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Equity Bank open to buyback of HF stake

EQUITY-MWANGI

Equity Group chief executive James Mwangi. FILE PHOTO | NMG

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Summary

  • Equity chief executive James Mwangi said the bank would review its interest in HF, seven years after selling its 24.7 percent stake to insurance group Britam.
  • Britam plans to sell part of its 48.2 percent stake in HF Group to one of the country’s big banks as part of its investment portfolio review.

Equity Group #ticker:EQTY is open to repurchase a stake in mortgage lender HF Group, signalling a shift in its appetite to acquire rivals in the Kenyan market.

Equity chief executive James Mwangi said the bank would review its interest in HF, seven years after selling its 24.7 percent stake to insurance group Britam.

Britam plans to sell part of its 48.2 percent stake in HF Group to one of the country’s big banks as part of its investment portfolio review.

“We exited from HF Group ...but if it becomes available, we would evaluate it just like we evaluate other opportunities,” Mr Mwangi told the Business Daily in an interview.

The disclosure coincides with Equity’s plans to buy a local rival if a target emerges, a shift to inorganic growth plan in Kenya.

The bank has been focused on expanding locally by growing its customer base and adding physical branches, favouring acquisitions abroad in markets like Democratic Republic of the Congo.

Equity also operates in Tanzania, Rwanda, Burundi, South Sudan and Uganda, and has a representative office in Ethiopia.

Britam in March said it would sell majority stake in HF Group to focus on insurance business.

Potential suitors will be seeking to ride on HF to grow into the mortgage market.

HF is ranked third in the residential mortgage business with 11.2 percent market share, having lent Sh26.09 billion to 4,101 house buyers as of December 2020, according to Central Bank of Kenya data.

Stanbic Bank Kenya is ranked second with a 13.1 percent market share having lent Sh30.54 billion in the same period.

KCB is the leader with Sh69.06 billion loans to 8,837 customers.

Equity holds five percent market share having lent Sh11.52 billion to 1,898 customers and harbours ambitions of a larger stake of Kenya’s homes loan market.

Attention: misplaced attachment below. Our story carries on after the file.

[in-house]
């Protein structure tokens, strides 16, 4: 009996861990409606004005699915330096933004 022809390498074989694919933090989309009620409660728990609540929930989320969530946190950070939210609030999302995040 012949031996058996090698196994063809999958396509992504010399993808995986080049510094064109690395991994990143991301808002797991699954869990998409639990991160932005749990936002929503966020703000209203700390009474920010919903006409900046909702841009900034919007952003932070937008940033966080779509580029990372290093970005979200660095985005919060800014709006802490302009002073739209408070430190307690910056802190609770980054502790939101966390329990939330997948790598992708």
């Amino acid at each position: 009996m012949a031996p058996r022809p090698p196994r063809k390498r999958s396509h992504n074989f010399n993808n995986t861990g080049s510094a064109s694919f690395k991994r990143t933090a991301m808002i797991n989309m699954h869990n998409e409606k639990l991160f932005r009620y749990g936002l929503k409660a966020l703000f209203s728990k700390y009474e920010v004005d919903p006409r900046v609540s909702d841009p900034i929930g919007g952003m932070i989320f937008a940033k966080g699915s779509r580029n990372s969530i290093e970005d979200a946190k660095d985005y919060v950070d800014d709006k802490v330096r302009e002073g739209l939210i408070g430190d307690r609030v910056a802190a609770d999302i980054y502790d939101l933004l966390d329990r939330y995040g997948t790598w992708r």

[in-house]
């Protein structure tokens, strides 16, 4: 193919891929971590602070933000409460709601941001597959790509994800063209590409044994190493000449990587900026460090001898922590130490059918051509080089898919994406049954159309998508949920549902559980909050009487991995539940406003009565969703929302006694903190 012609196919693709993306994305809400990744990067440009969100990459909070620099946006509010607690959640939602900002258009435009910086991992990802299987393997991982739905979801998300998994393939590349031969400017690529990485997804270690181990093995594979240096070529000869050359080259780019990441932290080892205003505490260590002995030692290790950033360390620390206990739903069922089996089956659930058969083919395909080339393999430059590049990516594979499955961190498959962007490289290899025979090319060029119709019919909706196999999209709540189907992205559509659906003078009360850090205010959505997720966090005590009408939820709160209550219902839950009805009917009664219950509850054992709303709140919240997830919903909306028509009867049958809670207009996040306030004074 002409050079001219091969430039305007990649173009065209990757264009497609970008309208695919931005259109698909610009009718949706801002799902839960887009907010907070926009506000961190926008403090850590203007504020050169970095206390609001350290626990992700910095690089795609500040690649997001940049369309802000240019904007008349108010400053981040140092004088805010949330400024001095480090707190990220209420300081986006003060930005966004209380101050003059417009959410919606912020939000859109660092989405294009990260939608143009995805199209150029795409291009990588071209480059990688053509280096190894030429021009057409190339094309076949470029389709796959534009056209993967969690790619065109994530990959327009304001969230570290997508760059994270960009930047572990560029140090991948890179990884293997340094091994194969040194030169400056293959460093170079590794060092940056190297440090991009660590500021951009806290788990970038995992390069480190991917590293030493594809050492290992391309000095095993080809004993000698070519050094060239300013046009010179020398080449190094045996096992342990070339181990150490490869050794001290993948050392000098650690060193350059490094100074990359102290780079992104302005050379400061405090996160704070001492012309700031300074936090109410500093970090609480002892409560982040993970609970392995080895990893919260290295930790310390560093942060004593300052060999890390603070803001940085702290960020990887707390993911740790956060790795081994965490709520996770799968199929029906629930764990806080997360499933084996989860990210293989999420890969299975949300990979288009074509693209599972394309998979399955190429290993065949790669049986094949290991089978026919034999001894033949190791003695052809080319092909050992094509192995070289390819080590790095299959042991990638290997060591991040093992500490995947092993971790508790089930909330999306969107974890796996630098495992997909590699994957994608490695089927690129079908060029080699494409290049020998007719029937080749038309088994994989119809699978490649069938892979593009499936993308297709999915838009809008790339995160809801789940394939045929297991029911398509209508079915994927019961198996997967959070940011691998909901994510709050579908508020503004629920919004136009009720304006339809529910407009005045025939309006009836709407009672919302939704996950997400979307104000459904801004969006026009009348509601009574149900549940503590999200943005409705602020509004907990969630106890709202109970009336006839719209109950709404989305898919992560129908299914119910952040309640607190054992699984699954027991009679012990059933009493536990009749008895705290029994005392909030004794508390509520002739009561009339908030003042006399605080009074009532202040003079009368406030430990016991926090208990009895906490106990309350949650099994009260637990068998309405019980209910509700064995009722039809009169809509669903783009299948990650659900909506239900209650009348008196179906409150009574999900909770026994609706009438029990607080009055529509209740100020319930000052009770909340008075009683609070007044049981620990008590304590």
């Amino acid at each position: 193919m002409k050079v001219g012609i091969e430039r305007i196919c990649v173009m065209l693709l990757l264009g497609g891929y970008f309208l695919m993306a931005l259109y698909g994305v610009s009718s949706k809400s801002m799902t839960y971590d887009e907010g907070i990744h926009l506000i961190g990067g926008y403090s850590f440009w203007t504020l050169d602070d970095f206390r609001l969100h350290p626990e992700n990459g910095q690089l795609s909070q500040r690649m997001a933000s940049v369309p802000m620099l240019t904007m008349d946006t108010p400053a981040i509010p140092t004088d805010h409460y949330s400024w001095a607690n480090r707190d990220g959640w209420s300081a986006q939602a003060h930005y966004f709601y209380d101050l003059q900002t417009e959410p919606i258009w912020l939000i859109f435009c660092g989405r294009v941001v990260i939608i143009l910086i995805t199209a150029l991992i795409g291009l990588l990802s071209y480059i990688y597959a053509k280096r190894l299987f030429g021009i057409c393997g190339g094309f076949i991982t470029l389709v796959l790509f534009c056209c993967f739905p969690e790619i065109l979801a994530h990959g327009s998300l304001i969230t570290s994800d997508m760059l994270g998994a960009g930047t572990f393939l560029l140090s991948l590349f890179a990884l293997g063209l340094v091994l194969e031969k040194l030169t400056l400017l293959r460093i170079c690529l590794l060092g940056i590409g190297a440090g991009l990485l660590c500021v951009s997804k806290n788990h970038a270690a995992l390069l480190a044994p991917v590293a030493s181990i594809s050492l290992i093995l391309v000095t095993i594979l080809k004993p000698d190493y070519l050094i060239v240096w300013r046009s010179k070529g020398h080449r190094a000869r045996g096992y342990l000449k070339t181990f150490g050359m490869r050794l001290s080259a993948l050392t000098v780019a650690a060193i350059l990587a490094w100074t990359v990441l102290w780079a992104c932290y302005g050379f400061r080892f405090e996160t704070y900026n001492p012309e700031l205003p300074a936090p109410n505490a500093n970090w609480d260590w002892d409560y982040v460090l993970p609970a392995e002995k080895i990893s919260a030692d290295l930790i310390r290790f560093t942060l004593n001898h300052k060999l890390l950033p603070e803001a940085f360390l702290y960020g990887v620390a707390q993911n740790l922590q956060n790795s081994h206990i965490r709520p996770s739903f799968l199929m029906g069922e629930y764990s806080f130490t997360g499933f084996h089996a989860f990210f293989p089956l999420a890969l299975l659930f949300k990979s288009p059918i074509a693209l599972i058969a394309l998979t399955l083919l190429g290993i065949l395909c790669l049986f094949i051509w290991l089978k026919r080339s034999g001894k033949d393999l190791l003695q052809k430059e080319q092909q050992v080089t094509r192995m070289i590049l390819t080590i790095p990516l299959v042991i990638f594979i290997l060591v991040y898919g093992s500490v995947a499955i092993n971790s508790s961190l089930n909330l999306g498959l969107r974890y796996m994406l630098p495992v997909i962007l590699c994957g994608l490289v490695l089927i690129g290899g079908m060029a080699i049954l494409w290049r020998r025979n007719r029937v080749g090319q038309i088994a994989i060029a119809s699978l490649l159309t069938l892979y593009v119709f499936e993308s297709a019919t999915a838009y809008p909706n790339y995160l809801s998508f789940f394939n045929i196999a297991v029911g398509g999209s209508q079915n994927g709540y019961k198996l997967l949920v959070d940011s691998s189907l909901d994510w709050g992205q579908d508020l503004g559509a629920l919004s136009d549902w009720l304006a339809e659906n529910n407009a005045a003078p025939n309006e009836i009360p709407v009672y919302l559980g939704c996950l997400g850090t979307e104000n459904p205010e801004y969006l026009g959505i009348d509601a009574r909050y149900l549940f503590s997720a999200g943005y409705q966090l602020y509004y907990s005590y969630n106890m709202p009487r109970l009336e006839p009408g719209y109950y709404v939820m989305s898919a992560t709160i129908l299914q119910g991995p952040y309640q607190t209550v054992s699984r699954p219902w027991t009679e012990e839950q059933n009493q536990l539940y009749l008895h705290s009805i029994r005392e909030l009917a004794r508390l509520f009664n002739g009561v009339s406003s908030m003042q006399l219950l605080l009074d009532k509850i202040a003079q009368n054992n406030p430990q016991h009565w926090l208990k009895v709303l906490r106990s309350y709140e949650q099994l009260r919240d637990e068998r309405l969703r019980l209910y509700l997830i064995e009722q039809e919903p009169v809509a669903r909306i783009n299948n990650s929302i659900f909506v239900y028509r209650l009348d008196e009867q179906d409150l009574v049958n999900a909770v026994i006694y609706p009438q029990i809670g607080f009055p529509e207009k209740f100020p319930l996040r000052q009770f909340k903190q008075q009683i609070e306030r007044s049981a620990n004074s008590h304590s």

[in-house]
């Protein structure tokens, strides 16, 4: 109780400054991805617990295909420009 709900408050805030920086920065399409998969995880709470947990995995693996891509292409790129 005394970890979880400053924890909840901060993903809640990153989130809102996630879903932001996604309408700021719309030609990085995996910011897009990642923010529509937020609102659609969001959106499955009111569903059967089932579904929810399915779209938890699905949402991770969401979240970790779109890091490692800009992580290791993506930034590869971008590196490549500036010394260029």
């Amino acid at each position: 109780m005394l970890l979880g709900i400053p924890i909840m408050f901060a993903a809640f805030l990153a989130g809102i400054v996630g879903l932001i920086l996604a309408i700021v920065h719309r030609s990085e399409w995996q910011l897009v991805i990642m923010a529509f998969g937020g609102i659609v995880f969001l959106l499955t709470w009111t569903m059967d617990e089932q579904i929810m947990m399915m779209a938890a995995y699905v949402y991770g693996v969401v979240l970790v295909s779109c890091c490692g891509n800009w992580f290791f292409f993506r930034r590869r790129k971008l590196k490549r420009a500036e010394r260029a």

HF’s market capitalisation stands at Sh1.46 billion and valuing Britam’s stake at Sh703 million.

The price at which the insurer will sell its stake in the impending transaction is expected to be based on negotiations with interested investors.

Britam invested in HF with the goal of accessing new customers and expanding its real estate investment portfolio with the mortgage financier which has been in the property business for decades.

HF, like other mortgage lenders, has suffered in recent years due to the capping of lending rates between September 2016 and November 2019, a slowdown in the real estate market and more recently the economic fallout from the Covid-19 pandemic.

The planned buyout of HF will continue the trend of big banks snapping up smaller rivals, with some of the transactions encouraged by the Central Bank of Kenya to entrench financial stability in the banking sector.

Co-op Bank last year invested Sh1 billion to acquire a 90 percent stake in capital-starved Jamii Bora Bank, which it renamed Kingdom Bank.

KCB Group in 2019 completed its takeover of National Bank of Kenya in a share swap deal in which the country’s biggest bank issued one share for every 10 that it was buying in the medium-sized lender.

The deals have served to further enlarge the top banks that dominate the sector by most measures, including assets, customer numbers and profitability.

Britam will meanwhile continue to support the mortgage financier as the process of engaging new strategic investors continues.

The insurer recently gave HF a Sh1 billion subordinated medium term loan to bring the mortgage financier into compliance with minimum capital requirements after years of losses eroded its asset base.

The insurer invested more than Sh5 billion to acquire the HF stake through several transactions, including the buyout of Equity Group’s 24.7 percent ownership in the mortgage lender in 2014 for Sh2.8 billion.